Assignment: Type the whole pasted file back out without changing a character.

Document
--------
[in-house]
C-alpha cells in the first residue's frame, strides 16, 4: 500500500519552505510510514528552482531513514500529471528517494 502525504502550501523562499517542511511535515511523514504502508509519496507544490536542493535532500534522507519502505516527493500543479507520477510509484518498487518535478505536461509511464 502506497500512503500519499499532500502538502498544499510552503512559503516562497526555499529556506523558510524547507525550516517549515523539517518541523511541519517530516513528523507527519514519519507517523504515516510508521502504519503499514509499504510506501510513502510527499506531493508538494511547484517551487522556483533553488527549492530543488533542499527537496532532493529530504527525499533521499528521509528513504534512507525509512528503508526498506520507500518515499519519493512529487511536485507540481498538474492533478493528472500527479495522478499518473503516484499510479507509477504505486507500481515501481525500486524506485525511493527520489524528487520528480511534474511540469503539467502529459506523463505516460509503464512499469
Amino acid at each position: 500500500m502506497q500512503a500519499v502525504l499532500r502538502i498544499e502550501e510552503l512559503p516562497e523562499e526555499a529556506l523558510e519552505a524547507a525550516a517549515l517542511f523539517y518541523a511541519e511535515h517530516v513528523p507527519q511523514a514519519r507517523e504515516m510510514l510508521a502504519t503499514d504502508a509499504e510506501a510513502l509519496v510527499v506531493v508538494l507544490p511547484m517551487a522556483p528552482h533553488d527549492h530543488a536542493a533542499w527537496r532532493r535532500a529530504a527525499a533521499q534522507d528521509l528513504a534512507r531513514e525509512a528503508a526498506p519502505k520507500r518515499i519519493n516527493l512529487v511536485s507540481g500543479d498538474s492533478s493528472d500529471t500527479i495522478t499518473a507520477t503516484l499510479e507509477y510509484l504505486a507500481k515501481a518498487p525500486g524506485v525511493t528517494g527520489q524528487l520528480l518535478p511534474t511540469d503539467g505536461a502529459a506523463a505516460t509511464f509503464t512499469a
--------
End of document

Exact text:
[in-house]
C-alpha cells in the first residue's frame, strides 16, 4: 500500500519552505510510514528552482531513514500529471528517494 502525504502550501523562499517542511511535515511523514504502508509519496507544490536542493535532500534522507519502505516527493500543479507520477510509484518498487518535478505536461509511464 502506497500512503500519499499532500502538502498544499510552503512559503516562497526555499529556506523558510524547507525550516517549515523539517518541523511541519517530516513528523507527519514519519507517523504515516510508521502504519503499514509499504510506501510513502510527499506531493508538494511547484517551487522556483533553488527549492530543488533542499527537496532532493529530504527525499533521499528521509528513504534512507525509512528503508526498506520507500518515499519519493512529487511536485507540481498538474492533478493528472500527479495522478499518473503516484499510479507509477504505486507500481515501481525500486524506485525511493527520489524528487520528480511534474511540469503539467502529459506523463505516460509503464512499469
Amino acid at each position: 500500500m502506497q500512503a500519499v502525504l499532500r502538502i498544499e502550501e510552503l512559503p516562497e523562499e526555499a529556506l523558510e519552505a524547507a525550516a517549515l517542511f523539517y518541523a511541519e511535515h517530516v513528523p507527519q511523514a514519519r507517523e504515516m510510514l510508521a502504519t503499514d504502508a509499504e510506501a510513502l509519496v510527499v506531493v508538494l507544490p511547484m517551487a522556483p528552482h533553488d527549492h530543488a536542493a533542499w527537496r532532493r535532500a529530504a527525499a533521499q534522507d528521509l528513504a534512507r531513514e525509512a528503508a526498506p519502505k520507500r518515499i519519493n516527493l512529487v511536485s507540481g500543479d498538474s492533478s493528472d500529471t500527479i495522478t499518473a507520477t503516484l499510479e507509477y510509484l504505486a507500481k515501481a518498487p525500486g524506485v525511493t528517494g527520489q524528487l520528480l518535478p511534474t511540469d503539467g505536461a502529459a506523463a505516460t509511464f509503464t512499469a